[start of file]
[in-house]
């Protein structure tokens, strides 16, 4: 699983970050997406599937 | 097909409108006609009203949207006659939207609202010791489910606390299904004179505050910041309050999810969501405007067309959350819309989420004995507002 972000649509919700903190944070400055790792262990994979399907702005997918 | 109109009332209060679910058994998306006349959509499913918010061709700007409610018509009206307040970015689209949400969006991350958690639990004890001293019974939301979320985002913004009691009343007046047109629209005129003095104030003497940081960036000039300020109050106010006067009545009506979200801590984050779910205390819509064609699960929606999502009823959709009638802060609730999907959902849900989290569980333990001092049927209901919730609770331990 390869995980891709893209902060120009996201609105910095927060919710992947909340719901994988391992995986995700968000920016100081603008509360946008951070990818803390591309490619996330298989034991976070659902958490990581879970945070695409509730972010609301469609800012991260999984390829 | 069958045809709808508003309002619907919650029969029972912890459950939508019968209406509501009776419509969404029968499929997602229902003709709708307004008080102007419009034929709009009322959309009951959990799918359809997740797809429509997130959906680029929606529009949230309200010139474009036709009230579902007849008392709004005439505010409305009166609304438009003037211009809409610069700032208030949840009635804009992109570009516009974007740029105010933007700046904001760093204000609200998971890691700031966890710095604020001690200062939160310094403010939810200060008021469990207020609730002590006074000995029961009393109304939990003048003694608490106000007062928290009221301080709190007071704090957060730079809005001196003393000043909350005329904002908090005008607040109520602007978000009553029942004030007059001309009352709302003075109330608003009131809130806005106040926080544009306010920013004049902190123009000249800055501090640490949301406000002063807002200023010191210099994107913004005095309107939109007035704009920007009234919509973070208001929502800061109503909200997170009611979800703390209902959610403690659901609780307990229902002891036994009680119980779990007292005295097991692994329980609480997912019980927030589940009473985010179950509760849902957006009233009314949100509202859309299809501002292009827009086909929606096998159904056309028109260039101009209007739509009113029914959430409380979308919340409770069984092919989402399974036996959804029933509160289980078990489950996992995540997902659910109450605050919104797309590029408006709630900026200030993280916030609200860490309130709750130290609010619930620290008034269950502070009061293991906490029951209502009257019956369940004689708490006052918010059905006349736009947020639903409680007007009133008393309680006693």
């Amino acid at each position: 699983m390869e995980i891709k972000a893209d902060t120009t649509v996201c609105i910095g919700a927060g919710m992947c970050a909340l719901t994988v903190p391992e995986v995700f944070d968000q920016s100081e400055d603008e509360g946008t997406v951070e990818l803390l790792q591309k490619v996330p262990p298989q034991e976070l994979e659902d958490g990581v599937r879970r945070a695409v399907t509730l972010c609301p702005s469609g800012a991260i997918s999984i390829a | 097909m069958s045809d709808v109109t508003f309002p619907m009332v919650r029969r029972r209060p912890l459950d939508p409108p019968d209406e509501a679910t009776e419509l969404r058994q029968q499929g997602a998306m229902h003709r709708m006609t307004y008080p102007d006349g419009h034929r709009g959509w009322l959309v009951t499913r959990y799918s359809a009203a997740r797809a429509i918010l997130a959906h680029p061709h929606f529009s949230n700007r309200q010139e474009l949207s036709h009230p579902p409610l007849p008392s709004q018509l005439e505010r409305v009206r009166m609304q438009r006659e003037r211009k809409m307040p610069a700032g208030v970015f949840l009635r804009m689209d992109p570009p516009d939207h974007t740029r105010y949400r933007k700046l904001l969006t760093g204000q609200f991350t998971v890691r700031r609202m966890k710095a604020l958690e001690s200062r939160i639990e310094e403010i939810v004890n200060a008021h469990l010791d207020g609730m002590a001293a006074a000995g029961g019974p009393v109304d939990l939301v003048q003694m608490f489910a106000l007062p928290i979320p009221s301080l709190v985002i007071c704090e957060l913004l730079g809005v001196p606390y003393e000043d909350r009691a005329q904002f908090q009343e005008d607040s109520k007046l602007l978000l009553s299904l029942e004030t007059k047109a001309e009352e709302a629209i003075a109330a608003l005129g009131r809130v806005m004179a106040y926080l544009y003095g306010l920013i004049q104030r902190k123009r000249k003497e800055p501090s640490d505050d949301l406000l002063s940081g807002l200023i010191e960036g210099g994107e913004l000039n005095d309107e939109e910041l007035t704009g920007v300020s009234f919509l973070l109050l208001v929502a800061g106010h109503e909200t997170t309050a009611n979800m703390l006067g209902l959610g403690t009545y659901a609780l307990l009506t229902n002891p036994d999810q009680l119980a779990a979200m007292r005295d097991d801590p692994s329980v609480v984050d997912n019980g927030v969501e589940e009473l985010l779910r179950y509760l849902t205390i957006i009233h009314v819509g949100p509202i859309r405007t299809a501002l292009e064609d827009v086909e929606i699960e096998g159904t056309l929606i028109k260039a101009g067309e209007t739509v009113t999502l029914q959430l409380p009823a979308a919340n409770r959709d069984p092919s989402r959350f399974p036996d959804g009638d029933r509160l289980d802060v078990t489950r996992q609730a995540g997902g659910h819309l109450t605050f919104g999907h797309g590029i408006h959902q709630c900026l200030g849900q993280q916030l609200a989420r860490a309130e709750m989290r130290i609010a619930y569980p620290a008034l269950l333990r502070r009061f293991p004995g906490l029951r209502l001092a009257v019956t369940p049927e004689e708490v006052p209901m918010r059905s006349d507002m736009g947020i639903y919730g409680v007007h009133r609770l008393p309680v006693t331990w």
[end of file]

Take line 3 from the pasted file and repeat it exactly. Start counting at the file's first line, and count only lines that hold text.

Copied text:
């Amino acid at each position: 699983m390869e995980i891709k972000a893209d902060t120009t649509v996201c609105i910095g919700a927060g919710m992947c970050a909340l719901t994988v903190p391992e995986v995700f944070d968000q920016s100081e400055d603008e509360g946008t997406v951070e990818l803390l790792q591309k490619v996330p262990p298989q034991e976070l994979e659902d958490g990581v599937r879970r945070a695409v399907t509730l972010c609301p702005s469609g800012a991260i997918s999984i390829a | 097909m069958s045809d709808v109109t508003f309002p619907m009332v919650r029969r029972r209060p912890l459950d939508p409108p019968d209406e509501a679910t009776e419509l969404r058994q029968q499929g997602a998306m229902h003709r709708m006609t307004y008080p102007d006349g419009h034929r709009g959509w009322l959309v009951t499913r959990y799918s359809a009203a997740r797809a429509i918010l997130a959906h680029p061709h929606f529009s949230n700007r309200q010139e474009l949207s036709h009230p579902p409610l007849p008392s709004q018509l005439e505010r409305v009206r009166m609304q438009r006659e003037r211009k809409m307040p610069a700032g208030v970015f949840l009635r804009m689209d992109p570009p516009d939207h974007t740029r105010y949400r933007k700046l904001l969006t760093g204000q609200f991350t998971v890691r700031r609202m966890k710095a604020l958690e001690s200062r939160i639990e310094e403010i939810v004890n200060a008021h469990l010791d207020g609730m002590a001293a006074a000995g029961g019974p009393v109304d939990l939301v003048q003694m608490f489910a106000l007062p928290i979320p009221s301080l709190v985002i007071c704090e957060l913004l730079g809005v001196p606390y003393e000043d909350r009691a005329q904002f908090q009343e005008d607040s109520k007046l602007l978000l009553s299904l029942e004030t007059k047109a001309e009352e709302a629209i003075a109330a608003l005129g009131r809130v806005m004179a106040y926080l544009y003095g306010l920013i004049q104030r902190k123009r000249k003497e800055p501090s640490d505050d949301l406000l002063s940081g807002l200023i010191e960036g210099g994107e913004l000039n005095d309107e939109e910041l007035t704009g920007v300020s009234f919509l973070l109050l208001v929502a800061g106010h109503e909200t997170t309050a009611n979800m703390l006067g209902l959610g403690t009545y659901a609780l307990l009506t229902n002891p036994d999810q009680l119980a779990a979200m007292r005295d097991d801590p692994s329980v609480v984050d997912n019980g927030v969501e589940e009473l985010l779910r179950y509760l849902t205390i957006i009233h009314v819509g949100p509202i859309r405007t299809a501002l292009e064609d827009v086909e929606i699960e096998g159904t056309l929606i028109k260039a101009g067309e209007t739509v009113t999502l029914q959430l409380p009823a979308a919340n409770r959709d069984p092919s989402r959350f399974p036996d959804g009638d029933r509160l289980d802060v078990t489950r996992q609730a995540g997902g659910h819309l109450t605050f919104g999907h797309g590029i408006h959902q709630c900026l200030g849900q993280q916030l609200a989420r860490a309130e709750m989290r130290i609010a619930y569980p620290a008034l269950l333990r502070r009061f293991p004995g906490l029951r209502l001092a009257v019956t369940p049927e004689e708490v006052p209901m918010r059905s006349d507002m736009g947020i639903y919730g409680v007007h009133r609770l008393p309680v006693t331990w």